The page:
SHTF: M1 Garand vs M1 Carbine


October 1, 2006, 11:01 PM
Just what it says. i think we all know the pros and cons of this one.

Conditions: Long term, state of anarchy after society collapses from several natural disasters...Order may or may not be restored.

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October 1, 2006, 11:15 PM
I'd vote for the Garand here. As much as I love the Carbine, I don't have confidence in its stopping power.

Under the roughest survival conditions, I'd want to be as sure as I can of one-shot stops. There's no fire support group maneuvering with you, nor can you call in arty or air. There's YOU and YOU ALONE. :eek:

I also like the penetration of the Garand. Y'all know that ball ammo will blow through a 16" tree like nothing, right? And the range... you SEE 'em, you can TAG 'em.

The Garand is simply history's Great Battle Rifle, firing history's Great Rifle Cartridge. You will NEVER do better. :)

October 2, 2006, 03:10 AM
I prefer the Garand, more powerful.:what: Interesting though that the M1 carbine, when captured in sufficient amounts was used by German troops during WW2 and designated Selbstladekarabiner455(a) There are pictures of German troops using them, but I have never seen any pictures of them using the Garand. :scrutiny:

October 2, 2006, 03:42 AM
'06 ammo is a lot easier to come by than .30Carbine.

Dave Markowitz
October 2, 2006, 08:20 AM
Apples and oranges.

Personally, I prefer the light weight, handiness, and a detachable magazines of the Carbine. Loaded with softpoints it's no slouch.

WRT to .30-06 being more common -- run too much commercial .30-06 through a Garand and you can bend the op rod due to higher pressures than Ball and a different, incorrect pressure curve.

Baba Louie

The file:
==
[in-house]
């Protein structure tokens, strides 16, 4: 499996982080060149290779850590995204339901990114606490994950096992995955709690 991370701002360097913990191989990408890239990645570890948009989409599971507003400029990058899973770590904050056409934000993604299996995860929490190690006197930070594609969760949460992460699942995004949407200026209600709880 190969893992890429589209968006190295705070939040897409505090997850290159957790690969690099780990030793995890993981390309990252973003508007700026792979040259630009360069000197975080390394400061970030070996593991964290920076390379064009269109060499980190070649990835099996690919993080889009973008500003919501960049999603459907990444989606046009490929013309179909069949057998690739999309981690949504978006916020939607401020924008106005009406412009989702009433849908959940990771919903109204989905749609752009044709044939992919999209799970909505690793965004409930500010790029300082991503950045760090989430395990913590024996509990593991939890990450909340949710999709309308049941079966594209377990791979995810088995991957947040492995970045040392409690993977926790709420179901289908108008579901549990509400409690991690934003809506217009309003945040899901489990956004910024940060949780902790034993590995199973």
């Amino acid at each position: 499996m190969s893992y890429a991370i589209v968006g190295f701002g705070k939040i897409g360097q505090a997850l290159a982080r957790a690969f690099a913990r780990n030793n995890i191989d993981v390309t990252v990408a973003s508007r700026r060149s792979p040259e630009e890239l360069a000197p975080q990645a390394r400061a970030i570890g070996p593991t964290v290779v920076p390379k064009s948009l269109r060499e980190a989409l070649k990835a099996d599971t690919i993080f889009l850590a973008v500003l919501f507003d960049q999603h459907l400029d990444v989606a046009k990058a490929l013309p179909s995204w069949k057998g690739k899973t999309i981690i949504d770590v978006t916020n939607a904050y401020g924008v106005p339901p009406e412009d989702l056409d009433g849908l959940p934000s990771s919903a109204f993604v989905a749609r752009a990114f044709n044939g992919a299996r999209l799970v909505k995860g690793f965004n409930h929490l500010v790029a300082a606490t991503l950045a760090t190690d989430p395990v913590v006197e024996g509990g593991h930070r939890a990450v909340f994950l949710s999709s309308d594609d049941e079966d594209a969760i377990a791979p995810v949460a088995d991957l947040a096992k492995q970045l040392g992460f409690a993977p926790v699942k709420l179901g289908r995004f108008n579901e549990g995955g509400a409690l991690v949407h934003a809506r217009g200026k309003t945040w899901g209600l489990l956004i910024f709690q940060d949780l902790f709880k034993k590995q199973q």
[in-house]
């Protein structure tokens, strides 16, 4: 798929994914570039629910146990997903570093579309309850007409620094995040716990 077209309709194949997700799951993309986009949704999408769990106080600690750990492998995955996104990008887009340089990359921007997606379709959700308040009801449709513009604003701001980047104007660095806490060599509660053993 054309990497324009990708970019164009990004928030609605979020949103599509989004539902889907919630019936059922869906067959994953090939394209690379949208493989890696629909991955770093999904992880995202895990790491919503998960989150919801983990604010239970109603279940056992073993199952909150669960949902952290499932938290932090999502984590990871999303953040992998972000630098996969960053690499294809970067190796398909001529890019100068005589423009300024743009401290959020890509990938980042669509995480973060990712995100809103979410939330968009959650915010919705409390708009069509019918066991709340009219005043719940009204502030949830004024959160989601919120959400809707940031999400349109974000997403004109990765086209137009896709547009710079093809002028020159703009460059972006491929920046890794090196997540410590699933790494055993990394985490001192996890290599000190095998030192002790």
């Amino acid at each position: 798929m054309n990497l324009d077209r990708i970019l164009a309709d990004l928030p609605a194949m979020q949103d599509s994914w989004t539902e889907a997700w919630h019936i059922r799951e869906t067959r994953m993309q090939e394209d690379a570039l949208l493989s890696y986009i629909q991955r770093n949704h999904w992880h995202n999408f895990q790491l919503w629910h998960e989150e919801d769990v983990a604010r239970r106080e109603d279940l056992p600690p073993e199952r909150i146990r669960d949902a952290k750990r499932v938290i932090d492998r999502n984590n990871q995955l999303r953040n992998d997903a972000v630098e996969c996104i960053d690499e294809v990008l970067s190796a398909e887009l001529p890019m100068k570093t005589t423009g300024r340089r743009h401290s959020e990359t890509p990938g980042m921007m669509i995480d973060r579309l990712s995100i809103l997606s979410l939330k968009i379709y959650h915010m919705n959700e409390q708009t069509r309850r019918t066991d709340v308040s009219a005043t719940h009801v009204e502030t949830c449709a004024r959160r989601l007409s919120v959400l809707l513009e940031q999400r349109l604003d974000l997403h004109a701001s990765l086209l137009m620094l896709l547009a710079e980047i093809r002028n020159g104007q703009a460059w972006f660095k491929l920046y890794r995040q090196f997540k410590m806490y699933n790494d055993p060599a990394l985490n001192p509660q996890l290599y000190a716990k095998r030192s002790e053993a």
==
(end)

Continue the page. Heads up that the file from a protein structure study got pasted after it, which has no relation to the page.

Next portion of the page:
October 2, 2006, 08:29 AM
Rural: Garand

Urban: Carbine

October 2, 2006, 09:17 AM
The two compliment each other well under varied conditions...the carbine can be handled by 10 year old kids/ a novice shooter wife/gf and they can be effective with it. The carbine even in WW2 was prefered over the M1 rifle
when it came to searching a house, was found to be perfectly adequite in
fighting in the forests of France/Belguim/Germany. Also even S.L.A. Marshall
in his Korean war combat arms effectivness report, while critical of the carbine(M2) in the subzero fighting on mountain tops where extended ranges
were the norm...he still concluded that if there was 4 soldiers in a jeep that got ambushed, they were better armed for fighting their way out when equipped with carbines, than 4 garands.
I have both and for different uses really like both...both have a place, both have things they do better than the other. It all depends on what terrain you expect to operate in, and what you will be shooting to eat, and 2 legged preditors you expect ect, if you can only pick one.
But no matter which one you pick in a total breakdown of society, its also just as important that you have friends with guns too

October 2, 2006, 09:36 AM
Of course you need at least one of each!
The Carbine for around the homestead and close(er) in personal defense and the Garand if you have to go (ahem) afield.

October 2, 2006, 09:38 AM
Conditions: Long term, state of anarchy after society collapses from several natural disasters...Order may or may not be restored.

I'd say Garand if "long term" means long enough that you're actually going to be scrounging for ammo in the rubble and order really is not going to be restored.

If order is going to be restored and "long term" means a month or two rather than years -- Carbine. Lethal enough at the range you have any legally defensible business trying to kill another human being at in self-defense.

October 2, 2006, 11:39 AM
If TEOTWAWKI, Garand is preferred for me. I wouldn't be unhappy with a carbine though. I think the Garand might be a better rifle if it came to hand-to-hand with bayonet. To me it is more versatle for fighting/hunting/etc.

October 2, 2006, 12:58 PM
As has already been said, one of each with plenty of ammo.

If it's really long term, unless you've laid in LOTS of reloading supplies, you'd better learn to use a bow and a sling-shot.:D

October 2, 2006, 09:11 PM
No question. . . M1 Garand.

"The greatest battle emplement ever devised."

Thin Black Line
October 3, 2006, 08:43 AM
Rural: Garand

Urban: Carbine


October 3, 2006, 03:00 PM
Unfortunately, neither.

The carbine:
Pros: Light, more manageable package, light recoil, higher capacity.
Cons: Expensive for USGI originals, no proven repros (Kahr hasn't been out long enough), expensive ammo, less than optimal terminal ballistics, it's not really a rifle.

The Garand:
Pros: Good terminal ballistics, more readily available ammo (but not cheap anymore), much better accuracy, much longer range.